BERLIN Roman Polanski won’t be working in the U.S. anytime soon, but shooting in Germany is no problem — especially with the help he’s getting from Studio Babelsberg.
After shooting much of his Palme d’Or and Oscar-winning “The Pianist” at Babelsberg in 2001, he’s back for the controversial “The Ghost.”
Polanski says it wasn’t just the easy access to federal and regional subsidy coin that attracted him to the studio, which specializes in international co-productions.
“I had a very good experience on ‘The Pianist.’ It has great crews,” Polanski says. “And the studio itself — the place, the set construction gang — it was all perfect, so I was looking forward to an opportunity to shoot in Babelsberg again.”
The adaptation of Robert Harris’ novel, about a ghostwriter hired to finish the memoirs of a former British prime minister who is awaiting indictment on war crime charges, stars Ewan McGregor, Pierce Brosnan, Kim Cattrall and Olivia Williams.
The film, which recently wrapped shooting at Babelsberg, has picked up some $6.4 million in film grants from federal and regional funds here, and might still see more coin coming from another state subsidy.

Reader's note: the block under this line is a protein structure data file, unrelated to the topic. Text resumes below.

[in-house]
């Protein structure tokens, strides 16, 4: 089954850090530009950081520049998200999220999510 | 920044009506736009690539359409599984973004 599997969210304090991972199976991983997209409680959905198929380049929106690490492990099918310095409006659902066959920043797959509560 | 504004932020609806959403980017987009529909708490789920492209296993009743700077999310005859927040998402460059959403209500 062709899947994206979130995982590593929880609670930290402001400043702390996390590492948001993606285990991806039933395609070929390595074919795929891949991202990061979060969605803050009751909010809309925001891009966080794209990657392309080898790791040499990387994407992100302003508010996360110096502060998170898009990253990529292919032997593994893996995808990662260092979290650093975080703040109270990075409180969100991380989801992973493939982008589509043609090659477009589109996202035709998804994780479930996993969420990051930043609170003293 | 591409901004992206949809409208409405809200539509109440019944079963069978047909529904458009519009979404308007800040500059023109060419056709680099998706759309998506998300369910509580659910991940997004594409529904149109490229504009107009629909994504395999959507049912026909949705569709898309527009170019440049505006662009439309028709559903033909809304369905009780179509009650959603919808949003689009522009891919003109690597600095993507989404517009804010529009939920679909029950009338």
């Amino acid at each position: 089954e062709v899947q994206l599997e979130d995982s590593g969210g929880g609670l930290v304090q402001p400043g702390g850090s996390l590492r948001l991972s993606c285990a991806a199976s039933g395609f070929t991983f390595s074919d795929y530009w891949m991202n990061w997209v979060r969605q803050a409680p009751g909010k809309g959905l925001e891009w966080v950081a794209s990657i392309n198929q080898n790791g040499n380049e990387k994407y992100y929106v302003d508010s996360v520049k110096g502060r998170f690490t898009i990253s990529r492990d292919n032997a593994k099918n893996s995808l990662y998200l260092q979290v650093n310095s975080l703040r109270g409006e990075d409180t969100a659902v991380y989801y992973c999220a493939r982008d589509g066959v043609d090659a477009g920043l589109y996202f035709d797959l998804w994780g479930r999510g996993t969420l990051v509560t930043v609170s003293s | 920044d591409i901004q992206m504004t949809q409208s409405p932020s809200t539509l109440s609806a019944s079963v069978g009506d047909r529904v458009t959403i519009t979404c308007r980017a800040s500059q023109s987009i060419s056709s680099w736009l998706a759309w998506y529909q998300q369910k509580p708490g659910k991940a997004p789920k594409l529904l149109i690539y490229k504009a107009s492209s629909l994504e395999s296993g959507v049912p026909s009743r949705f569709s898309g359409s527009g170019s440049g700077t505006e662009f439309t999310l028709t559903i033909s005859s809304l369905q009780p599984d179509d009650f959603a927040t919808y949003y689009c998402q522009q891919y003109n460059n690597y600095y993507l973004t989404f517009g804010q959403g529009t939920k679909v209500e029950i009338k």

Yet producer Robert Benmussa says subsidies were not the main incentive. While financing is readily available, salaries in Germany are usually higher than in other European countries (Polanski shot his last film, “Oliver Twist,” at Barrandov Studios in Prague), and subsidy coin often only helps to compensate that difference.
“It was an artistic choice that made sense,” Benmussa adds.
Set largely on Martha’s Vineyard, the pic shot on the German islands of Sylt in the North Sea and Usedom in the Baltic Sea, with interiors filmed at Babelsberg.
In view of the ongoing debate over torture and enhanced interrogation techniques under the Bush administration, the film is sure to spark a firestorm of controversy.
In Harris’ novel, the British prime minister, played by Brosnan in the film, bears a striking resemblance to Tony Blair, although in the story, he is facing war crime charges after a leaked memo revealed he secretly approved the transfer of U.K. citizens to Guantanamo Bay to face interrogation and possible torture by the CIA during a disastrous Middle East conflict.
Critics see “The Ghost” as an indictment of the war in Iraq and, specifically, of Blair and his unshakeable support of Bush’s policies.
While Polanski notes the book is based on true events, he dismisses any overt link between the film and Blair’s policies or the former prime minister’s close relationship to Bush.
“Inevitably it will be a topic, but that’s not what we’re looking for,” Polanski says.